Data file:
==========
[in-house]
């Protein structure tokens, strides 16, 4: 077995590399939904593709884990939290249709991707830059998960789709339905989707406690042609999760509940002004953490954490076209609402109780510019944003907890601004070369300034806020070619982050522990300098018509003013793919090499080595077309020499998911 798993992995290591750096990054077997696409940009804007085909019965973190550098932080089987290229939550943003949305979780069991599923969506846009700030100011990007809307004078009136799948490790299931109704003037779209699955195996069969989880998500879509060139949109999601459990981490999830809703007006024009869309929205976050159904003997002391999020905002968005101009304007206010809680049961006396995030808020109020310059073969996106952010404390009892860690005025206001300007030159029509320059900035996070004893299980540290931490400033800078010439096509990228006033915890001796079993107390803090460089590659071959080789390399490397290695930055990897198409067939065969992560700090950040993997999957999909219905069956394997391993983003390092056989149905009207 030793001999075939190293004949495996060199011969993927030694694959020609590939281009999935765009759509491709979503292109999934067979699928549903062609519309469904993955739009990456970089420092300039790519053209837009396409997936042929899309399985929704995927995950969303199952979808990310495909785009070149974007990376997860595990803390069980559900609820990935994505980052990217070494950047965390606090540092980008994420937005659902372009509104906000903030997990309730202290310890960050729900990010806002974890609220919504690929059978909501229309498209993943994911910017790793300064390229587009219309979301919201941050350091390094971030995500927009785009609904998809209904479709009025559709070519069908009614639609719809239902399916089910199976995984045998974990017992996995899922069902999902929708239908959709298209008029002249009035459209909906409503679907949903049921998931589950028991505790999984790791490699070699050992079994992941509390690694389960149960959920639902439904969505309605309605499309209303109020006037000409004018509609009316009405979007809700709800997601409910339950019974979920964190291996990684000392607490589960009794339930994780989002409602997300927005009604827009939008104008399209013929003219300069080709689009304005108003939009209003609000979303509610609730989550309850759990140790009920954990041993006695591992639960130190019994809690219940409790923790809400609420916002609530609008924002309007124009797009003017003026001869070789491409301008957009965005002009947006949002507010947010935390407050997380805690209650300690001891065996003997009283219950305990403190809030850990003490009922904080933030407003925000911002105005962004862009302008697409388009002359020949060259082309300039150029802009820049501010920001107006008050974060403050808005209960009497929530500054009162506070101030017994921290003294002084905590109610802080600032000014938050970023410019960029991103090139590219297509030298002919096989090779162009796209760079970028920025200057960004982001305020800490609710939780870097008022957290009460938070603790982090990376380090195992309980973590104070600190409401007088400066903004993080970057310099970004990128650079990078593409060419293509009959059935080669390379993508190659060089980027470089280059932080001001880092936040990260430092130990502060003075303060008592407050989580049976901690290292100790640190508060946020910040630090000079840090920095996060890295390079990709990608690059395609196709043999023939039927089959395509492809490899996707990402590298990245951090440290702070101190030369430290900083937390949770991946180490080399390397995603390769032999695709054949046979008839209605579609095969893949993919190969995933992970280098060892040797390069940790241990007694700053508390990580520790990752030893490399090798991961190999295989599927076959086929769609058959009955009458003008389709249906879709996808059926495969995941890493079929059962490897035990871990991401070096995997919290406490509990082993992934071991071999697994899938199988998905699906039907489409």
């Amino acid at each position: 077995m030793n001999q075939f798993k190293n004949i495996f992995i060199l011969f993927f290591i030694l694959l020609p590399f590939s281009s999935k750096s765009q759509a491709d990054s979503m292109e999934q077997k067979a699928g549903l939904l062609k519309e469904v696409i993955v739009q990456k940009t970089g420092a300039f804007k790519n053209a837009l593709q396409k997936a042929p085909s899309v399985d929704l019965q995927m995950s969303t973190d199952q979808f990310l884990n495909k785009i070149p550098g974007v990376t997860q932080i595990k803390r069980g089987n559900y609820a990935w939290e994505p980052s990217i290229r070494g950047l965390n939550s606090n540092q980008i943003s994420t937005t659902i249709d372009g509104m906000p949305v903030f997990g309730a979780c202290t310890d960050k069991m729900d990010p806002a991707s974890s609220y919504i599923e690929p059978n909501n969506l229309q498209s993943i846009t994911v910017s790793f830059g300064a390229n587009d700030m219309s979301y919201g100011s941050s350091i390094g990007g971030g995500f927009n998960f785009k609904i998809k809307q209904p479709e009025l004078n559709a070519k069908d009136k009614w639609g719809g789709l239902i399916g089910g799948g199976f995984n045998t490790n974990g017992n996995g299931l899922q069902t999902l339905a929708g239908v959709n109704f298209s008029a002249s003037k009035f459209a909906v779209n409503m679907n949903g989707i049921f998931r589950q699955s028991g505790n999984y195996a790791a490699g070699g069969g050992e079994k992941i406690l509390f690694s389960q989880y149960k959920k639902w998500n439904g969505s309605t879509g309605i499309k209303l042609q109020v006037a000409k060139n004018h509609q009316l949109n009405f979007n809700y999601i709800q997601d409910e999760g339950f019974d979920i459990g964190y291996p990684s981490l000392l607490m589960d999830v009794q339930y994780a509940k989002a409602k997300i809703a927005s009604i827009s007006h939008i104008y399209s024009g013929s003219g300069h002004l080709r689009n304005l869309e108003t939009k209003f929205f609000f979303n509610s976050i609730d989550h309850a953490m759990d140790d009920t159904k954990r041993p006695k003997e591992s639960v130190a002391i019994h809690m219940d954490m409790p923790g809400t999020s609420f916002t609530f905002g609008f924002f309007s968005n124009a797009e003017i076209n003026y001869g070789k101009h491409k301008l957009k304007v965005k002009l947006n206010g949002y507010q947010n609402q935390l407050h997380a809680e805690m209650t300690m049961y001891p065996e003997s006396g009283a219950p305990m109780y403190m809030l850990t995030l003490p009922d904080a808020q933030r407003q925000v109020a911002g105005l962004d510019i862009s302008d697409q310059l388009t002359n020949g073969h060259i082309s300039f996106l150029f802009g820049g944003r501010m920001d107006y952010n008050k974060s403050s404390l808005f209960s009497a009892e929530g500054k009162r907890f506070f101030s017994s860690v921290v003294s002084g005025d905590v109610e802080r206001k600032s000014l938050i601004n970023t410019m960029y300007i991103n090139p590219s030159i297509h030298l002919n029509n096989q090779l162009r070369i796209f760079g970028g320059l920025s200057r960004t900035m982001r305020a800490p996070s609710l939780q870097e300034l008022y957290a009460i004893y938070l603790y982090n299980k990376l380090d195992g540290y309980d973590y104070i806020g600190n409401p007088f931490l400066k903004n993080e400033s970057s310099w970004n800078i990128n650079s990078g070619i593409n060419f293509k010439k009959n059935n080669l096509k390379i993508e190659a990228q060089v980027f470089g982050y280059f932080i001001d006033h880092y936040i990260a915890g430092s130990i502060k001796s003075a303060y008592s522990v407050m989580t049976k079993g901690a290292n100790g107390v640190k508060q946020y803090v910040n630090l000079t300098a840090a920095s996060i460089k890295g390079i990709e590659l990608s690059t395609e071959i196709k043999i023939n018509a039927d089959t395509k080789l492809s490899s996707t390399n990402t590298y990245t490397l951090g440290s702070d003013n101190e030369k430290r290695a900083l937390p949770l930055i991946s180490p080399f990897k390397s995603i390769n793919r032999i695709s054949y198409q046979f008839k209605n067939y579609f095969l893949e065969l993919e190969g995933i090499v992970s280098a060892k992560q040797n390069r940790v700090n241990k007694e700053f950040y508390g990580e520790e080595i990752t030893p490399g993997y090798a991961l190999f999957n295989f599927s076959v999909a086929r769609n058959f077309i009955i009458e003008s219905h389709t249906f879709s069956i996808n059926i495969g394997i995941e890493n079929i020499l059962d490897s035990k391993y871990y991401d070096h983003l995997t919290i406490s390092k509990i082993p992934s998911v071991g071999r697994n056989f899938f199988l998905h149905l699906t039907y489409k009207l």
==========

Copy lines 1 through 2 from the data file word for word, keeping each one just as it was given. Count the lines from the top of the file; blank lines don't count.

[in-house]
């Protein structure tokens, strides 16, 4: 077995590399939904593709884990939290249709991707830059998960789709339905989707406690042609999760509940002004953490954490076209609402109780510019944003907890601004070369300034806020070619982050522990300098018509003013793919090499080595077309020499998911 798993992995290591750096990054077997696409940009804007085909019965973190550098932080089987290229939550943003949305979780069991599923969506846009700030100011990007809307004078009136799948490790299931109704003037779209699955195996069969989880998500879509060139949109999601459990981490999830809703007006024009869309929205976050159904003997002391999020905002968005101009304007206010809680049961006396995030808020109020310059073969996106952010404390009892860690005025206001300007030159029509320059900035996070004893299980540290931490400033800078010439096509990228006033915890001796079993107390803090460089590659071959080789390399490397290695930055990897198409067939065969992560700090950040993997999957999909219905069956394997391993983003390092056989149905009207 030793001999075939190293004949495996060199011969993927030694694959020609590939281009999935765009759509491709979503292109999934067979699928549903062609519309469904993955739009990456970089420092300039790519053209837009396409997936042929899309399985929704995927995950969303199952979808990310495909785009070149974007990376997860595990803390069980559900609820990935994505980052990217070494950047965390606090540092980008994420937005659902372009509104906000903030997990309730202290310890960050729900990010806002974890609220919504690929059978909501229309498209993943994911910017790793300064390229587009219309979301919201941050350091390094971030995500927009785009609904998809209904479709009025559709070519069908009614639609719809239902399916089910199976995984045998974990017992996995899922069902999902929708239908959709298209008029002249009035459209909906409503679907949903049921998931589950028991505790999984790791490699070699050992079994992941509390690694389960149960959920639902439904969505309605309605499309209303109020006037000409004018509609009316009405979007809700709800997601409910339950019974979920964190291996990684000392607490589960009794339930994780989002409602997300927005009604827009939008104008399209013929003219300069080709689009304005108003939009209003609000979303509610609730989550309850759990140790009920954990041993006695591992639960130190019994809690219940409790923790809400609420916002609530609008924002309007124009797009003017003026001869070789491409301008957009965005002009947006949002507010947010935390407050997380805690209650300690001891065996003997009283219950305990403190809030850990003490009922904080933030407003925000911002105005962004862009302008697409388009002359020949060259082309300039150029802009820049501010920001107006008050974060403050808005209960009497929530500054009162506070101030017994921290003294002084905590109610802080600032000014938050970023410019960029991103090139590219297509030298002919096989090779162009796209760079970028920025200057960004982001305020800490609710939780870097008022957290009460938070603790982090990376380090195992309980973590104070600190409401007088400066903004993080970057310099970004990128650079990078593409060419293509009959059935080669390379993508190659060089980027470089280059932080001001880092936040990260430092130990502060003075303060008592407050989580049976901690290292100790640190508060946020910040630090000079840090920095996060890295390079990709990608690059395609196709043999023939039927089959395509492809490899996707990402590298990245951090440290702070101190030369430290900083937390949770991946180490080399390397995603390769032999695709054949046979008839209605579609095969893949993919190969995933992970280098060892040797390069940790241990007694700053508390990580520790990752030893490399090798991961190999295989599927076959086929769609058959009955009458003008389709249906879709996808059926495969995941890493079929059962490897035990871990991401070096995997919290406490509990082993992934071991071999697994899938199988998905699906039907489409």